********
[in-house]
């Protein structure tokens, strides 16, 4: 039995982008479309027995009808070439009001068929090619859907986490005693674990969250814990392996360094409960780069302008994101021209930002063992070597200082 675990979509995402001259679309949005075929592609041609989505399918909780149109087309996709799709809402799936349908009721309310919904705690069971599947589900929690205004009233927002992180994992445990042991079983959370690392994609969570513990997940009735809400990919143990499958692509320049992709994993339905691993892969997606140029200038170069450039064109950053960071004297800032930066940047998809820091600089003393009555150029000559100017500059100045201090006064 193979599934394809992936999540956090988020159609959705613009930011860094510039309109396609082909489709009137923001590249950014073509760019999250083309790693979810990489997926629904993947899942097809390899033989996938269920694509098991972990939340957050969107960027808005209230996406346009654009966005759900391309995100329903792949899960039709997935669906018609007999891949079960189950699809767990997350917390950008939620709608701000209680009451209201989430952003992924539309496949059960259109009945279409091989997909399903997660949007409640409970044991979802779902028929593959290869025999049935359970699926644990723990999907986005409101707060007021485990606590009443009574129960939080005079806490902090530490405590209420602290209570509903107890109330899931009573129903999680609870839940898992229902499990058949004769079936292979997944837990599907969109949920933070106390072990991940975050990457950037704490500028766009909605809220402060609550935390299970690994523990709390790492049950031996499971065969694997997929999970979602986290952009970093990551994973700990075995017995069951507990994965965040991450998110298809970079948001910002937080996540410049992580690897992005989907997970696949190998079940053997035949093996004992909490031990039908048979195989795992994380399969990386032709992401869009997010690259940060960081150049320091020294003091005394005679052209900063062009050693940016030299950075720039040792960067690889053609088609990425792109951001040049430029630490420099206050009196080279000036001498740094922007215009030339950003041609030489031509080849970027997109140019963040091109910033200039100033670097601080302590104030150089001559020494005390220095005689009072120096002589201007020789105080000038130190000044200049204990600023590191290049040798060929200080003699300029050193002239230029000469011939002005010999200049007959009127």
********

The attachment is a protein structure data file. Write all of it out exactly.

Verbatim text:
[in-house]
């Protein structure tokens, strides 16, 4: 039995982008479309027995009808070439009001068929090619859907986490005693674990969250814990392996360094409960780069302008994101021209930002063992070597200082 675990979509995402001259679309949005075929592609041609989505399918909780149109087309996709799709809402799936349908009721309310919904705690069971599947589900929690205004009233927002992180994992445990042991079983959370690392994609969570513990997940009735809400990919143990499958692509320049992709994993339905691993892969997606140029200038170069450039064109950053960071004297800032930066940047998809820091600089003393009555150029000559100017500059100045201090006064 193979599934394809992936999540956090988020159609959705613009930011860094510039309109396609082909489709009137923001590249950014073509760019999250083309790693979810990489997926629904993947899942097809390899033989996938269920694509098991972990939340957050969107960027808005209230996406346009654009966005759900391309995100329903792949899960039709997935669906018609007999891949079960189950699809767990997350917390950008939620709608701000209680009451209201989430952003992924539309496949059960259109009945279409091989997909399903997660949007409640409970044991979802779902028929593959290869025999049935359970699926644990723990999907986005409101707060007021485990606590009443009574129960939080005079806490902090530490405590209420602290209570509903107890109330899931009573129903999680609870839940898992229902499990058949004769079936292979997944837990599907969109949920933070106390072990991940975050990457950037704490500028766009909605809220402060609550935390299970690994523990709390790492049950031996499971065969694997997929999970979602986290952009970093990551994973700990075995017995069951507990994965965040991450998110298809970079948001910002937080996540410049992580690897992005989907997970696949190998079940053997035949093996004992909490031990039908048979195989795992994380399969990386032709992401869009997010690259940060960081150049320091020294003091005394005679052209900063062009050693940016030299950075720039040792960067690889053609088609990425792109951001040049430029630490420099206050009196080279000036001498740094922007215009030339950003041609030489031509080849970027997109140019963040091109910033200039100033670097601080302590104030150089001559020494005390220095005689009072120096002589201007020789105080000038130190000044200049204990600023590191290049040798060929200080003699300029050193002239230029000469011939002005010999200049007959009127």